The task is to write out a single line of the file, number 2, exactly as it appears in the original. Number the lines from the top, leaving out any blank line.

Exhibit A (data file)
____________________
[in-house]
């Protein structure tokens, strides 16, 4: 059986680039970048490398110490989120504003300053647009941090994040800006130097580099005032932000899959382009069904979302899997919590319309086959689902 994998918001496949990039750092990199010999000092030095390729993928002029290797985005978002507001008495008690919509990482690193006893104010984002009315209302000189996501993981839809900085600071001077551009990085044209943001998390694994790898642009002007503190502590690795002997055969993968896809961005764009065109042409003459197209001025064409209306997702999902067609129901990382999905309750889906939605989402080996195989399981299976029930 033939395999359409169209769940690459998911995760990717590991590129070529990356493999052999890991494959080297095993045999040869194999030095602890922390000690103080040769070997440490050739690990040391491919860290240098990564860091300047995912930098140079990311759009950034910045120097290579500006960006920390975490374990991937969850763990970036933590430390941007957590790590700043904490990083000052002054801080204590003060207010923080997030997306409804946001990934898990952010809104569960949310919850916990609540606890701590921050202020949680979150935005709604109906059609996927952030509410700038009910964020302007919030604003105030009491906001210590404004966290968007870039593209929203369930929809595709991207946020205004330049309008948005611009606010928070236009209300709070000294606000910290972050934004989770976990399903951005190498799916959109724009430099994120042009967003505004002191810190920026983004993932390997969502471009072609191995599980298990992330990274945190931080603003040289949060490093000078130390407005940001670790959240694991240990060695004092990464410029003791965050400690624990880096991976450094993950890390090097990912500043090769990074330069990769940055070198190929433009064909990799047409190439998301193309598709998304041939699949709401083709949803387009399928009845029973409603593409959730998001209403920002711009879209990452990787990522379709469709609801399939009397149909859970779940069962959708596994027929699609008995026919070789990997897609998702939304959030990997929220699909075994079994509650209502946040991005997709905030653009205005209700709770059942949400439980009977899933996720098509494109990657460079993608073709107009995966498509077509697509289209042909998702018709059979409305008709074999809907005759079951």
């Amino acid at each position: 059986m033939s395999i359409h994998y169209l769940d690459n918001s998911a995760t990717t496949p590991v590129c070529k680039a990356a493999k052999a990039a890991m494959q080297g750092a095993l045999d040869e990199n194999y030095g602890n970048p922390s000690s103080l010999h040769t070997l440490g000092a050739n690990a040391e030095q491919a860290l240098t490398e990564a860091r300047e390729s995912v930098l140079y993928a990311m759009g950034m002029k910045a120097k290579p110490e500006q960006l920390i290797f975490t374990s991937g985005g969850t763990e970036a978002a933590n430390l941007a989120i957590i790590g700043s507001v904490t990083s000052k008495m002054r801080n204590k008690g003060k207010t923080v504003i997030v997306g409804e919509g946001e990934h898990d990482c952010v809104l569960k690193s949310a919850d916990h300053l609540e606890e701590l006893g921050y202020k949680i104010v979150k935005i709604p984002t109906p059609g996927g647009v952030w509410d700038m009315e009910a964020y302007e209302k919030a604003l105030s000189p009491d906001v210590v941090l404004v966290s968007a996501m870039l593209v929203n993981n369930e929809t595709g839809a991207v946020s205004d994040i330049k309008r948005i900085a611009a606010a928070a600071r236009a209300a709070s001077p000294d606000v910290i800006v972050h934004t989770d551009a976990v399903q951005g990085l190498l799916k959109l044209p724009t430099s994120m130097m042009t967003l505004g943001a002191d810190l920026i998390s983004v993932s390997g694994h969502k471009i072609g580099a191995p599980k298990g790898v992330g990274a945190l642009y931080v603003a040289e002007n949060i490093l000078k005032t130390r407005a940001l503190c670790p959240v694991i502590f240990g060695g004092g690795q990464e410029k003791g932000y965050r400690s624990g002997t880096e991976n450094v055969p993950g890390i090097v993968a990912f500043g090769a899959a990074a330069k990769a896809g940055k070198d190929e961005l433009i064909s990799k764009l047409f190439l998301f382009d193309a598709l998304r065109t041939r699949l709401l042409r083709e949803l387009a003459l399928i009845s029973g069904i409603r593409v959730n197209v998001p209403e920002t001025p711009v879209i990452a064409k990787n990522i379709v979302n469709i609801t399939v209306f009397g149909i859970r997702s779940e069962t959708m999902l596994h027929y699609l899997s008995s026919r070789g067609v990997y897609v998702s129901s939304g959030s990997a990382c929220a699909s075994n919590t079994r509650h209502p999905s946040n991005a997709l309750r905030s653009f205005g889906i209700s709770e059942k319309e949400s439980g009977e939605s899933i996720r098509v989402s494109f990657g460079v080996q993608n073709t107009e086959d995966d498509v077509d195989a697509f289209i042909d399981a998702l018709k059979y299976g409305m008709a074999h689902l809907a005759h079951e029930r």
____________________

């Protein structure tokens, strides 16, 4: 059986680039970048490398110490989120504003300053647009941090994040800006130097580099005032932000899959382009069904979302899997919590319309086959689902 994998918001496949990039750092990199010999000092030095390729993928002029290797985005978002507001008495008690919509990482690193006893104010984002009315209302000189996501993981839809900085600071001077551009990085044209943001998390694994790898642009002007503190502590690795002997055969993968896809961005764009065109042409003459197209001025064409209306997702999902067609129901990382999905309750889906939605989402080996195989399981299976029930 033939395999359409169209769940690459998911995760990717590991590129070529990356493999052999890991494959080297095993045999040869194999030095602890922390000690103080040769070997440490050739690990040391491919860290240098990564860091300047995912930098140079990311759009950034910045120097290579500006960006920390975490374990991937969850763990970036933590430390941007957590790590700043904490990083000052002054801080204590003060207010923080997030997306409804946001990934898990952010809104569960949310919850916990609540606890701590921050202020949680979150935005709604109906059609996927952030509410700038009910964020302007919030604003105030009491906001210590404004966290968007870039593209929203369930929809595709991207946020205004330049309008948005611009606010928070236009209300709070000294606000910290972050934004989770976990399903951005190498799916959109724009430099994120042009967003505004002191810190920026983004993932390997969502471009072609191995599980298990992330990274945190931080603003040289949060490093000078130390407005940001670790959240694991240990060695004092990464410029003791965050400690624990880096991976450094993950890390090097990912500043090769990074330069990769940055070198190929433009064909990799047409190439998301193309598709998304041939699949709401083709949803387009399928009845029973409603593409959730998001209403920002711009879209990452990787990522379709469709609801399939009397149909859970779940069962959708596994027929699609008995026919070789990997897609998702939304959030990997929220699909075994079994509650209502946040991005997709905030653009205005209700709770059942949400439980009977899933996720098509494109990657460079993608073709107009995966498509077509697509289209042909998702018709059979409305008709074999809907005759079951």